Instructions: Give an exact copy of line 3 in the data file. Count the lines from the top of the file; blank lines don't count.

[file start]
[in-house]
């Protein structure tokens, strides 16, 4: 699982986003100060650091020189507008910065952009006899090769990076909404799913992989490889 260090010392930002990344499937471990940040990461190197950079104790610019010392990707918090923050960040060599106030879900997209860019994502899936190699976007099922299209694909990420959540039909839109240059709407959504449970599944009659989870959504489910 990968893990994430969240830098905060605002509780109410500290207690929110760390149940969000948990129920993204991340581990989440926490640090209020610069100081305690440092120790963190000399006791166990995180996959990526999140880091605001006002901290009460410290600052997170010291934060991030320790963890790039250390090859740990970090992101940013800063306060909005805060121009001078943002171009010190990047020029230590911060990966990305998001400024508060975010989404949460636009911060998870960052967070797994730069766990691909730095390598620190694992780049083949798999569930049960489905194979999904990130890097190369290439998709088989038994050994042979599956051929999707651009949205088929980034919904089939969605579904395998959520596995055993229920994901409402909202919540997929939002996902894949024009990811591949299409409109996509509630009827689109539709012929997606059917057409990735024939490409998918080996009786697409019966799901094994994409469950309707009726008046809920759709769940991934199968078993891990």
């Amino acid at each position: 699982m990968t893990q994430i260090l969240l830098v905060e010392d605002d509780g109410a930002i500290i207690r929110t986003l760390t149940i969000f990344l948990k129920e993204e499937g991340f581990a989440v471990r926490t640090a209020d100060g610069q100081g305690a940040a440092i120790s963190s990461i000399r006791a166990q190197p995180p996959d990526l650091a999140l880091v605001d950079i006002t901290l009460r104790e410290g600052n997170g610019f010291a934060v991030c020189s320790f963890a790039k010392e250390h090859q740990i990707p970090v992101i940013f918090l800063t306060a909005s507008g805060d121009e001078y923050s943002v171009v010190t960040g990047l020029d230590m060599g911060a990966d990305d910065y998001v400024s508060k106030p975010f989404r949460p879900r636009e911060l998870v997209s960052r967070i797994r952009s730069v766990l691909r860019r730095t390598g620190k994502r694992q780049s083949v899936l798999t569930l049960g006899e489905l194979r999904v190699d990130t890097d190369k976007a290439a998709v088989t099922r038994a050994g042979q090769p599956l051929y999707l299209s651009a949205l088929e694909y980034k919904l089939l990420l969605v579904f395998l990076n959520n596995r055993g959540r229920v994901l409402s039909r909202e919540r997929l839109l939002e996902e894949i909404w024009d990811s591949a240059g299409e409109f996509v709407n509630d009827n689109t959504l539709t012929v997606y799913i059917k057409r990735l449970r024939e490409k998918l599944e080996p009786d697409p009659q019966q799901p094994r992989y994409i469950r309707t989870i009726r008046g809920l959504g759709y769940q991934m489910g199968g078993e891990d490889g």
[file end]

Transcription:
């Amino acid at each position: 699982m990968t893990q994430i260090l969240l830098v905060e010392d605002d509780g109410a930002i500290i207690r929110t986003l760390t149940i969000f990344l948990k129920e993204e499937g991340f581990a989440v471990r926490t640090a209020d100060g610069q100081g305690a940040a440092i120790s963190s990461i000399r006791a166990q190197p995180p996959d990526l650091a999140l880091v605001d950079i006002t901290l009460r104790e410290g600052n997170g610019f010291a934060v991030c020189s320790f963890a790039k010392e250390h090859q740990i990707p970090v992101i940013f918090l800063t306060a909005s507008g805060d121009e001078y923050s943002v171009v010190t960040g990047l020029d230590m060599g911060a990966d990305d910065y998001v400024s508060k106030p975010f989404r949460p879900r636009e911060l998870v997209s960052r967070i797994r952009s730069v766990l691909r860019r730095t390598g620190k994502r694992q780049s083949v899936l798999t569930l049960g006899e489905l194979r999904v190699d990130t890097d190369k976007a290439a998709v088989t099922r038994a050994g042979q090769p599956l051929y999707l299209s651009a949205l088929e694909y980034k919904l089939l990420l969605v579904f395998l990076n959520n596995r055993g959540r229920v994901l409402s039909r909202e919540r997929l839109l939002e996902e894949i909404w024009d990811s591949a240059g299409e409109f996509v709407n509630d009827n689109t959504l539709t012929v997606y799913i059917k057409r990735l449970r024939e490409k998918l599944e080996p009786d697409p009659q019966q799901p094994r992989y994409i469950r309707t989870i009726r008046g809920l959504g759709y769940q991934m489910g199968g078993e891990d490889g």